reply to post by littled16
To be clear, these are *not* mutts. Mutts are the result of uncontrolled breeding, most frequently with no human intervention. And yes, they tend to
be very healthy (but not always).
The funny part about this is calling them "hybrids" when that applies to every
dog breed out there. Every single one was created in this
I have mixed feelings about "designer dogs," mostly because the people doing the breeding are not educated about genetics. Most breeders have zero
idea what they are doing on the genetic side of things, actually.
However, creating new breeds is a good thing
. It introduces new genetics into quite isolated genetic pools (inbred).
If you start looking at a dog from a breeder, its not a bad idea to also look at newer breeds and look at their bloodlines to see if they have been
properly bred over time (by introducing new genetics).
So, the issues with designer dogs is slightly different than most think. One is that they tend to be smaller. Once a canine starts to deviate too
far from their original phenotypes (seen in the wolf), some extreme abnormalities can start to show up. Hearing starts to go downhill proportionally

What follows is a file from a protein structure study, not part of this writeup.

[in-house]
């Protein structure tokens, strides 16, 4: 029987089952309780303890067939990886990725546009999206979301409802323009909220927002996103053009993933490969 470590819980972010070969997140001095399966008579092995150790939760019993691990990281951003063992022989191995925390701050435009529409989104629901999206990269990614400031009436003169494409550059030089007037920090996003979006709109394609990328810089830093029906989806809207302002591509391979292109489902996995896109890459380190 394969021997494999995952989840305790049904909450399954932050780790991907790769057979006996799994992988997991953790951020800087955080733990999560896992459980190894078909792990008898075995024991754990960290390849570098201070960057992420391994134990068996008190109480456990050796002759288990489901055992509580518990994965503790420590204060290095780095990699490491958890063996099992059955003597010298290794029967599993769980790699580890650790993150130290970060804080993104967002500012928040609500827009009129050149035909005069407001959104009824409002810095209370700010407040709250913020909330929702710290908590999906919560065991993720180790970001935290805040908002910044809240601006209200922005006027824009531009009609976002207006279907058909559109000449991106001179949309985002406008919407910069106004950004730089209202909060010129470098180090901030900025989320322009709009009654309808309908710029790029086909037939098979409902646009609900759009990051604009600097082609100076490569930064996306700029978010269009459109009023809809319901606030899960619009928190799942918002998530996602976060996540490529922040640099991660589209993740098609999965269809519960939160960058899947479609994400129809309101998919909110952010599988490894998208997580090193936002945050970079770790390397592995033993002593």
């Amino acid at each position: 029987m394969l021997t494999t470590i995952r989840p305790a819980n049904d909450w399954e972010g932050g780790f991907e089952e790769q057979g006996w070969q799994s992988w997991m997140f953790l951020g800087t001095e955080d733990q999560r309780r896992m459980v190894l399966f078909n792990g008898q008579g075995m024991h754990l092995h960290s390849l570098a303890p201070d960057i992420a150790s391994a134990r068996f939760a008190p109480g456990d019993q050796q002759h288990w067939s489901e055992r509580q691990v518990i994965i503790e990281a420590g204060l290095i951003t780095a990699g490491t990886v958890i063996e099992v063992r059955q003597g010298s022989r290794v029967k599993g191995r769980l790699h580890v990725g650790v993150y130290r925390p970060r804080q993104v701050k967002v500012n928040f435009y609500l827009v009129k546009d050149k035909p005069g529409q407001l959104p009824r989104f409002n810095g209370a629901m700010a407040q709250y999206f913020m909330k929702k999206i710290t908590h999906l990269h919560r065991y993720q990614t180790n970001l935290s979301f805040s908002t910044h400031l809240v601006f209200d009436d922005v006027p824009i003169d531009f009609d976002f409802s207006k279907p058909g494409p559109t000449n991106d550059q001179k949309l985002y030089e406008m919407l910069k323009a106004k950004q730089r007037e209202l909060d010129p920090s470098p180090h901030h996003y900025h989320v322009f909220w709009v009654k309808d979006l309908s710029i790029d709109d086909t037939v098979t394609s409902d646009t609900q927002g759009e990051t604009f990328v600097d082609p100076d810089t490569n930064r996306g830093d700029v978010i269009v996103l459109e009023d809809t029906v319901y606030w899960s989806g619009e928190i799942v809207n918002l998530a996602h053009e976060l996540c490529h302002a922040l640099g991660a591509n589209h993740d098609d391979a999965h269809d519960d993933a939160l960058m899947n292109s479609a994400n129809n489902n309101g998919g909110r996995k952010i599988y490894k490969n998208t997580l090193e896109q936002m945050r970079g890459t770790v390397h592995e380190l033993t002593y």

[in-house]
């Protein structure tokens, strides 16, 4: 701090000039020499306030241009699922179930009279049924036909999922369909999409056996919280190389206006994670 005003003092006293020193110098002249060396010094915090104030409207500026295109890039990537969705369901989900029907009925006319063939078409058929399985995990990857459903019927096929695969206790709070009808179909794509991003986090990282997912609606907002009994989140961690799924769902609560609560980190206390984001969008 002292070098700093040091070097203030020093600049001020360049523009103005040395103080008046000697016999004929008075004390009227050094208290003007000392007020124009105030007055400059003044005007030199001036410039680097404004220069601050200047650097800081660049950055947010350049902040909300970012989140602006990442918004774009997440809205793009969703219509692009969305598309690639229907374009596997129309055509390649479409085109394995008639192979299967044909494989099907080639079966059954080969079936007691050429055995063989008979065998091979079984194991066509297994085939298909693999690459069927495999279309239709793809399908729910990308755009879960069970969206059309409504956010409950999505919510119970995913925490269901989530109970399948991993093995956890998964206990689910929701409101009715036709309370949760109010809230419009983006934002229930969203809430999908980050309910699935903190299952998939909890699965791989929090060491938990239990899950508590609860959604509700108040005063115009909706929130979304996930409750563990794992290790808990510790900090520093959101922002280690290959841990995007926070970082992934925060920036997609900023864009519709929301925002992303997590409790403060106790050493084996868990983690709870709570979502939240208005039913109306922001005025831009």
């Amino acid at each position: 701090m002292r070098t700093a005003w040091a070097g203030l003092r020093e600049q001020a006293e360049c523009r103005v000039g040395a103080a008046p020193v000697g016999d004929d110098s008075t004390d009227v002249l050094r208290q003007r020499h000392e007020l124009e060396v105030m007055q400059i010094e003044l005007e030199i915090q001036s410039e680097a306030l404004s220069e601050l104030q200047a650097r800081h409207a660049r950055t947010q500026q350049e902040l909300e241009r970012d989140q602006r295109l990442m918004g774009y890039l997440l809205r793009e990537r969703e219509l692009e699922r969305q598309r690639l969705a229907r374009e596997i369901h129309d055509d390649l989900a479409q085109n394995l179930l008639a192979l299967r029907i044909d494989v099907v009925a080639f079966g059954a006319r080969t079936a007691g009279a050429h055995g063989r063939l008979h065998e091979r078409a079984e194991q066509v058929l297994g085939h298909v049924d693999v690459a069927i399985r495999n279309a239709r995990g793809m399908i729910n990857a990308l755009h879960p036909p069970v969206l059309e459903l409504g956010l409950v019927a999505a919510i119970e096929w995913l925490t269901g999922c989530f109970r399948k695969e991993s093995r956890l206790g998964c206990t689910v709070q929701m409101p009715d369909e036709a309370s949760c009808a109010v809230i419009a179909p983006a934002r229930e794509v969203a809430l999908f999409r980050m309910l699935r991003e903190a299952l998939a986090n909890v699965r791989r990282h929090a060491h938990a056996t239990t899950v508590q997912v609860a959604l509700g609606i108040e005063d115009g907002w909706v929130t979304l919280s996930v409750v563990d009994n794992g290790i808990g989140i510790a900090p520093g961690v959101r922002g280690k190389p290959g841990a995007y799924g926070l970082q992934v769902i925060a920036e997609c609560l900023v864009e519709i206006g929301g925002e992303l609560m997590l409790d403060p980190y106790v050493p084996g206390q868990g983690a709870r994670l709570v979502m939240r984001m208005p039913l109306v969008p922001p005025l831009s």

as you go lighter than 20 pounds. Brachycephalic breeds also have enormous issues with everything from heat dissipation to breathing. Nature tends
to let us know when what we are doing has veered off course, and some of these breeds are actually incapable of giving birth naturally (with the rare
exception). They need to receive C-Sections (like the Boston Terrier).
Not all breeders are inept, thats a sure thing. However, many more are
than the breeding community would like to admit. Backyard breeders are
almost unanimously viewed in a negative light, but the real question to ask is "Does this breeder actually know what phenotypes are, or have they
educated themselves at all on the hard science of genetics?"
Most breeders think that just taking good care of their dogs is all that is needed, but its a much, much more in depth field than just seeing traits
and breeding for them.
Of course, then you have the outright scams, like this thread is about. That speaks to a whole 'nother set of problems.
Breeds like the Puggle, while straddling the line as far as weight goes, actually are a good thing for genetic lines. It certainly helps eliminate
health problems that are inherent with Pugs, although Beagles are generally healthy.
Canines have been by humanities side for a very, very long time. At some point, I think its important to take our responsibility in our participation
in eugenics and actually start to learn about what we are doing to a species which has "had our back" more than any
other in existence. Its
one of those things that we have gotten into that we cant just leave it be. So much meddling has been done, that it needs a truly scientific look at
what is going on currently, and where to take it from here. This is what a real breeder should be doing, without exception.
edit on 3-8-2013
by Serdgiam because: (no reason given)